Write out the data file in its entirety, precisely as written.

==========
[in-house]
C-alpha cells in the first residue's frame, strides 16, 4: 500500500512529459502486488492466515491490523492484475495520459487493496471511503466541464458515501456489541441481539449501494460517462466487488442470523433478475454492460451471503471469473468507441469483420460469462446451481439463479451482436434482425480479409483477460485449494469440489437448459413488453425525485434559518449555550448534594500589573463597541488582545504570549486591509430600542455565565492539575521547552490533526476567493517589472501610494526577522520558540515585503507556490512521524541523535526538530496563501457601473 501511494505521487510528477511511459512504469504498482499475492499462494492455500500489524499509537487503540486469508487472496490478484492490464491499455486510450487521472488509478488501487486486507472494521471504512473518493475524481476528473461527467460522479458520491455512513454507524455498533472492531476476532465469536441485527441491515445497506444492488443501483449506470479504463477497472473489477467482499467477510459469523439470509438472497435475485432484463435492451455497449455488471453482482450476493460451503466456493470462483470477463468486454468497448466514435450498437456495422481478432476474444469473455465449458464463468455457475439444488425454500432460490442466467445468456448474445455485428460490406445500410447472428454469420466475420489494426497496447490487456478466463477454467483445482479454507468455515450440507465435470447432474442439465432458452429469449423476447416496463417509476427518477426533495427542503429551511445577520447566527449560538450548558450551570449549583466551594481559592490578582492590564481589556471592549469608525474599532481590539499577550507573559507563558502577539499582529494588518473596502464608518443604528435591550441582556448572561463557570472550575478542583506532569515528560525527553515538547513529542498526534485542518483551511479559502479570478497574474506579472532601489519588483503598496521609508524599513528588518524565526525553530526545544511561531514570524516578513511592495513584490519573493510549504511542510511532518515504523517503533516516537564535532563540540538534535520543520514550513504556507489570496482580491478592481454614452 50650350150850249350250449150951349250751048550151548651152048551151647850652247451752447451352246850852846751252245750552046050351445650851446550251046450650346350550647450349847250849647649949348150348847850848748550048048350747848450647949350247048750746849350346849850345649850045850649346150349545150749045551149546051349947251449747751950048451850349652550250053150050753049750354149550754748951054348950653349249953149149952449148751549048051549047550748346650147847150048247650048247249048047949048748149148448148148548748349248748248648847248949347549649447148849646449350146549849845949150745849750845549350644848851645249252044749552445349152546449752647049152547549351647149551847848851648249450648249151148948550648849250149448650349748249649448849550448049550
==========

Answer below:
[in-house]
C-alpha cells in the first residue's frame, strides 16, 4: 500500500512529459502486488492466515491490523492484475495520459487493496471511503466541464458515501456489541441481539449501494460517462466487488442470523433478475454492460451471503471469473468507441469483420460469462446451481439463479451482436434482425480479409483477460485449494469440489437448459413488453425525485434559518449555550448534594500589573463597541488582545504570549486591509430600542455565565492539575521547552490533526476567493517589472501610494526577522520558540515585503507556490512521524541523535526538530496563501457601473 501511494505521487510528477511511459512504469504498482499475492499462494492455500500489524499509537487503540486469508487472496490478484492490464491499455486510450487521472488509478488501487486486507472494521471504512473518493475524481476528473461527467460522479458520491455512513454507524455498533472492531476476532465469536441485527441491515445497506444492488443501483449506470479504463477497472473489477467482499467477510459469523439470509438472497435475485432484463435492451455497449455488471453482482450476493460451503466456493470462483470477463468486454468497448466514435450498437456495422481478432476474444469473455465449458464463468455457475439444488425454500432460490442466467445468456448474445455485428460490406445500410447472428454469420466475420489494426497496447490487456478466463477454467483445482479454507468455515450440507465435470447432474442439465432458452429469449423476447416496463417509476427518477426533495427542503429551511445577520447566527449560538450548558450551570449549583466551594481559592490578582492590564481589556471592549469608525474599532481590539499577550507573559507563558502577539499582529494588518473596502464608518443604528435591550441582556448572561463557570472550575478542583506532569515528560525527553515538547513529542498526534485542518483551511479559502479570478497574474506579472532601489519588483503598496521609508524599513528588518524565526525553530526545544511561531514570524516578513511592495513584490519573493510549504511542510511532518515504523517503533516516537564535532563540540538534535520543520514550513504556507489570496482580491478592481454614452 50650350150850249350250449150951349250751048550151548651152048551151647850652247451752447451352246850852846751252245750552046050351445650851446550251046450650346350550647450349847250849647649949348150348847850848748550048048350747848450647949350247048750746849350346849850345649850045850649346150349545150749045551149546051349947251449747751950048451850349652550250053150050753049750354149550754748951054348950653349249953149149952449148751549048051549047550748346650147847150048247650048247249048047949048748149148448148148548748349248748248648847248949347549649447148849646449350146549849845949150745849750845549350644848851645249252044749552445349152546449752647049152547549351647149551847848851648249450648249151148948550648849250149448650349748249649448849550448049550